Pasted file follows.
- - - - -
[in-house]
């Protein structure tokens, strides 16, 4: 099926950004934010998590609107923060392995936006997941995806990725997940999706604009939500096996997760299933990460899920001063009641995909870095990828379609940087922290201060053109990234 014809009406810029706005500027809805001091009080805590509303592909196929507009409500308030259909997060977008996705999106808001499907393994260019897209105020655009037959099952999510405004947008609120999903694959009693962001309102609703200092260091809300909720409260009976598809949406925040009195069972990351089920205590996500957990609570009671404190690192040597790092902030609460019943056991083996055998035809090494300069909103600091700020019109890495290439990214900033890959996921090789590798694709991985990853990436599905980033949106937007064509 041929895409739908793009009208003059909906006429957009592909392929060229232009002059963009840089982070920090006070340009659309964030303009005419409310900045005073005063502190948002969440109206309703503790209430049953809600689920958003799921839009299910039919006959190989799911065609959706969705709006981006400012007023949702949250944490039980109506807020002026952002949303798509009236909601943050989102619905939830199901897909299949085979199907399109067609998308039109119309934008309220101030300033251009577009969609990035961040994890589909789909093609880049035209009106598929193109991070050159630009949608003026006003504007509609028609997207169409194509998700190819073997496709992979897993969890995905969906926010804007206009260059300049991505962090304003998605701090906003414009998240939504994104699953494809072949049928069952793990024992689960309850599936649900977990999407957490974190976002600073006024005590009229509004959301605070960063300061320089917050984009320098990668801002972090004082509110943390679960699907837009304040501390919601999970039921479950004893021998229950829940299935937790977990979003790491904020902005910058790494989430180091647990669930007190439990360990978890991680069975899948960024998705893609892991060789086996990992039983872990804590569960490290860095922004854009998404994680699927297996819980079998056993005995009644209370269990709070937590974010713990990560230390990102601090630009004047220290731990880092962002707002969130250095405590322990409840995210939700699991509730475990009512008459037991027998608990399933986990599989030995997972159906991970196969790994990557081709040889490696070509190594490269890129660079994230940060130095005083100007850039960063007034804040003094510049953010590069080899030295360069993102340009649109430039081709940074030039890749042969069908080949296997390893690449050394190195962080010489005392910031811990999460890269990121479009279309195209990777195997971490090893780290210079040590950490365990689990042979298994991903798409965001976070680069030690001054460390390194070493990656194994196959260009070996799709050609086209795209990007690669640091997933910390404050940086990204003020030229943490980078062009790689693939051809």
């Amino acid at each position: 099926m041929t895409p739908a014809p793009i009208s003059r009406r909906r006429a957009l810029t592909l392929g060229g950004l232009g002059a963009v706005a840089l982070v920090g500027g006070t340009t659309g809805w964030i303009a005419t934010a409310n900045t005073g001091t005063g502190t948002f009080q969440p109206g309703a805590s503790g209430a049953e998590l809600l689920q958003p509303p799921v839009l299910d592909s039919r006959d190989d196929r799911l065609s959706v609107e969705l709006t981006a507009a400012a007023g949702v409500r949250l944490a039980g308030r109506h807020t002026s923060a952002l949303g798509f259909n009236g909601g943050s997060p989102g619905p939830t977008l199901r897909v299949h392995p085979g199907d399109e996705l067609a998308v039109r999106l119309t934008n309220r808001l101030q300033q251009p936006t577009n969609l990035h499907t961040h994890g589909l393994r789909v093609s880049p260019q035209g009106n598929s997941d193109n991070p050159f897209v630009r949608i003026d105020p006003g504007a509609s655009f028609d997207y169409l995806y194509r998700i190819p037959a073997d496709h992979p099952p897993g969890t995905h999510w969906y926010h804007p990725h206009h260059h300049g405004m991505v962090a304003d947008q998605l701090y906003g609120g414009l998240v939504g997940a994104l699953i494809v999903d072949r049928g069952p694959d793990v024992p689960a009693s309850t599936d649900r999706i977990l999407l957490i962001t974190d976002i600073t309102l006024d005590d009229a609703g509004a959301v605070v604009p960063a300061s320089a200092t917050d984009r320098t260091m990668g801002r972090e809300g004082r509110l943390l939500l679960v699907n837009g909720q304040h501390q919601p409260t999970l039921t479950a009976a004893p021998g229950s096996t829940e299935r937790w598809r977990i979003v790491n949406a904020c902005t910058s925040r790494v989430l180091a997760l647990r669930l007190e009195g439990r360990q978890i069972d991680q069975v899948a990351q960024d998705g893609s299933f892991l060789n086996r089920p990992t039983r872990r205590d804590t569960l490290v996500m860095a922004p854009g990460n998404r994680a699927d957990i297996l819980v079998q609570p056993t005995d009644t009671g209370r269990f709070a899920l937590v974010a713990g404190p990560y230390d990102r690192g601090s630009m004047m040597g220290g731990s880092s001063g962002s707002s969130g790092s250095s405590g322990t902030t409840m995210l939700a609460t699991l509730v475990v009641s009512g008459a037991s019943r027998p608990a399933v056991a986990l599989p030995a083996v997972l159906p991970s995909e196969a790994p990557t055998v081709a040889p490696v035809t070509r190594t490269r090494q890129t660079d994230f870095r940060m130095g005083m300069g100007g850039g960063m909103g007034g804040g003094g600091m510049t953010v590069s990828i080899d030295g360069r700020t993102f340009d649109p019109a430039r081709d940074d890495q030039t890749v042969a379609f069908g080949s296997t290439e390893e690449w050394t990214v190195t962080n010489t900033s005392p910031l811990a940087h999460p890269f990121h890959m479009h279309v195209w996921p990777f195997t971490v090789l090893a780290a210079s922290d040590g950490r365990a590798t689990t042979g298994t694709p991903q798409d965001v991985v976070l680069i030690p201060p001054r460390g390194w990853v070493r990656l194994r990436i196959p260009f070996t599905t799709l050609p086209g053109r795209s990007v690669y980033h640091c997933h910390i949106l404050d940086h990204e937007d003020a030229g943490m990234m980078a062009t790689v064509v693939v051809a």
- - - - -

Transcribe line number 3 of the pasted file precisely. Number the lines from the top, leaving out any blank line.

């Amino acid at each position: 099926m041929t895409p739908a014809p793009i009208s003059r009406r909906r006429a957009l810029t592909l392929g060229g950004l232009g002059a963009v706005a840089l982070v920090g500027g006070t340009t659309g809805w964030i303009a005419t934010a409310n900045t005073g001091t005063g502190t948002f009080q969440p109206g309703a805590s503790g209430a049953e998590l809600l689920q958003p509303p799921v839009l299910d592909s039919r006959d190989d196929r799911l065609s959706v609107e969705l709006t981006a507009a400012a007023g949702v409500r949250l944490a039980g308030r109506h807020t002026s923060a952002l949303g798509f259909n009236g909601g943050s997060p989102g619905p939830t977008l199901r897909v299949h392995p085979g199907d399109e996705l067609a998308v039109r999106l119309t934008n309220r808001l101030q300033q251009p936006t577009n969609l990035h499907t961040h994890g589909l393994r789909v093609s880049p260019q035209g009106n598929s997941d193109n991070p050159f897209v630009r949608i003026d105020p006003g504007a509609s655009f028609d997207y169409l995806y194509r998700i190819p037959a073997d496709h992979p099952p897993g969890t995905h999510w969906y926010h804007p990725h206009h260059h300049g405004m991505v962090a304003d947008q998605l701090y906003g609120g414009l998240v939504g997940a994104l699953i494809v999903d072949r049928g069952p694959d793990v024992p689960a009693s309850t599936d649900r999706i977990l999407l957490i962001t974190d976002i600073t309102l006024d005590d009229a609703g509004a959301v605070v604009p960063a300061s320089a200092t917050d984009r320098t260091m990668g801002r972090e809300g004082r509110l943390l939500l679960v699907n837009g909720q304040h501390q919601p409260t999970l039921t479950a009976a004893p021998g229950s096996t829940e299935r937790w598809r977990i979003v790491n949406a904020c902005t910058s925040r790494v989430l180091a997760l647990r669930l007190e009195g439990r360990q978890i069972d991680q069975v899948a990351q960024d998705g893609s299933f892991l060789n086996r089920p990992t039983r872990r205590d804590t569960l490290v996500m860095a922004p854009g990460n998404r994680a699927d957990i297996l819980v079998q609570p056993t005995d009644t009671g209370r269990f709070a899920l937590v974010a713990g404190p990560y230390d990102r690192g601090s630009m004047m040597g220290g731990s880092s001063g962002s707002s969130g790092s250095s405590g322990t902030t409840m995210l939700a609460t699991l509730v475990v009641s009512g008459a037991s019943r027998p608990a399933v056991a986990l599989p030995a083996v997972l159906p991970s995909e196969a790994p990557t055998v081709a040889p490696v035809t070509r190594t490269r090494q890129t660079d994230f870095r940060m130095g005083m300069g100007g850039g960063m909103g007034g804040g003094g600091m510049t953010v590069s990828i080899d030295g360069r700020t993102f340009d649109p019109a430039r081709d940074d890495q030039t890749v042969a379609f069908g080949s296997t290439e390893e690449w050394t990214v190195t962080n010489t900033s005392p910031l811990a940087h999460p890269f990121h890959m479009h279309v195209w996921p990777f195997t971490v090789l090893a780290a210079s922290d040590g950490r365990a590798t689990t042979g298994t694709p991903q798409d965001v991985v976070l680069i030690p201060p001054r460390g390194w990853v070493r990656l194994r990436i196959p260009f070996t599905t799709l050609p086209g053109r795209s990007v690669y980033h640091c997933h910390i949106l404050d940086h990204e937007d003020a030229g943490m990234m980078a062009t790689v064509v693939v051809a």